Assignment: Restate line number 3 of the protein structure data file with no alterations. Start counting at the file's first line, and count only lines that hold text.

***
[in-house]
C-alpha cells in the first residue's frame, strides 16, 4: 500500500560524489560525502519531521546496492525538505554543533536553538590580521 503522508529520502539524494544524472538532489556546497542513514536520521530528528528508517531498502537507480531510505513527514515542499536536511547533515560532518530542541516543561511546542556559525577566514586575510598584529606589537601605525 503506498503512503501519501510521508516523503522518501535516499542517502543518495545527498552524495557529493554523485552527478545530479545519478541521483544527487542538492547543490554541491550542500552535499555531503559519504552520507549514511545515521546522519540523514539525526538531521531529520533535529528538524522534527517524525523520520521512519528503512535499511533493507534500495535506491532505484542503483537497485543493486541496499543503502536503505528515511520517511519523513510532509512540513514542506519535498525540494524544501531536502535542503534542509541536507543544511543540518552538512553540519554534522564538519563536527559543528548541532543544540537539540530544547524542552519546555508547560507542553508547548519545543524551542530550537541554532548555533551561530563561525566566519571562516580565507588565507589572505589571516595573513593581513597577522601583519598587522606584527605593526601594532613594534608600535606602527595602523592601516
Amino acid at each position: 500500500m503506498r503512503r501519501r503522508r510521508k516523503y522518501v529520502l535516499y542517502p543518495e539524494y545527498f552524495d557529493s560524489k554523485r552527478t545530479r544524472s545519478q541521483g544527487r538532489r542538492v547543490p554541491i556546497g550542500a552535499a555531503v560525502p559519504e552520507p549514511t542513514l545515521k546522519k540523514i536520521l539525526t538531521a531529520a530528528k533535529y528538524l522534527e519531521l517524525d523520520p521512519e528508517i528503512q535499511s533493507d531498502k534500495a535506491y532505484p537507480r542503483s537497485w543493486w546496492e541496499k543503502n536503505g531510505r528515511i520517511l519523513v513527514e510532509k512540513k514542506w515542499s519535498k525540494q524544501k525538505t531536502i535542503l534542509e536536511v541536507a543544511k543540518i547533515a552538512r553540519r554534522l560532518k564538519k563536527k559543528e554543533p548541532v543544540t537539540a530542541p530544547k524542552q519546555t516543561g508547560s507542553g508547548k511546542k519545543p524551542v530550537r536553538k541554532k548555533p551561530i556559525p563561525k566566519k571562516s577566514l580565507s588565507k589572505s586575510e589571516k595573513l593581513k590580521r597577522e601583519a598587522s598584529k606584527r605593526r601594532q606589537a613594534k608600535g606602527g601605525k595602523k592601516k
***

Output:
Amino acid at each position: 500500500m503506498r503512503r501519501r503522508r510521508k516523503y522518501v529520502l535516499y542517502p543518495e539524494y545527498f552524495d557529493s560524489k554523485r552527478t545530479r544524472s545519478q541521483g544527487r538532489r542538492v547543490p554541491i556546497g550542500a552535499a555531503v560525502p559519504e552520507p549514511t542513514l545515521k546522519k540523514i536520521l539525526t538531521a531529520a530528528k533535529y528538524l522534527e519531521l517524525d523520520p521512519e528508517i528503512q535499511s533493507d531498502k534500495a535506491y532505484p537507480r542503483s537497485w543493486w546496492e541496499k543503502n536503505g531510505r528515511i520517511l519523513v513527514e510532509k512540513k514542506w515542499s519535498k525540494q524544501k525538505t531536502i535542503l534542509e536536511v541536507a543544511k543540518i547533515a552538512r553540519r554534522l560532518k564538519k563536527k559543528e554543533p548541532v543544540t537539540a530542541p530544547k524542552q519546555t516543561g508547560s507542553g508547548k511546542k519545543p524551542v530550537r536553538k541554532k548555533p551561530i556559525p563561525k566566519k571562516s577566514l580565507s588565507k589572505s586575510e589571516k595573513l593581513k590580521r597577522e601583519a598587522s598584529k606584527r605593526r601594532q606589537a613594534k608600535g606602527g601605525k595602523k592601516k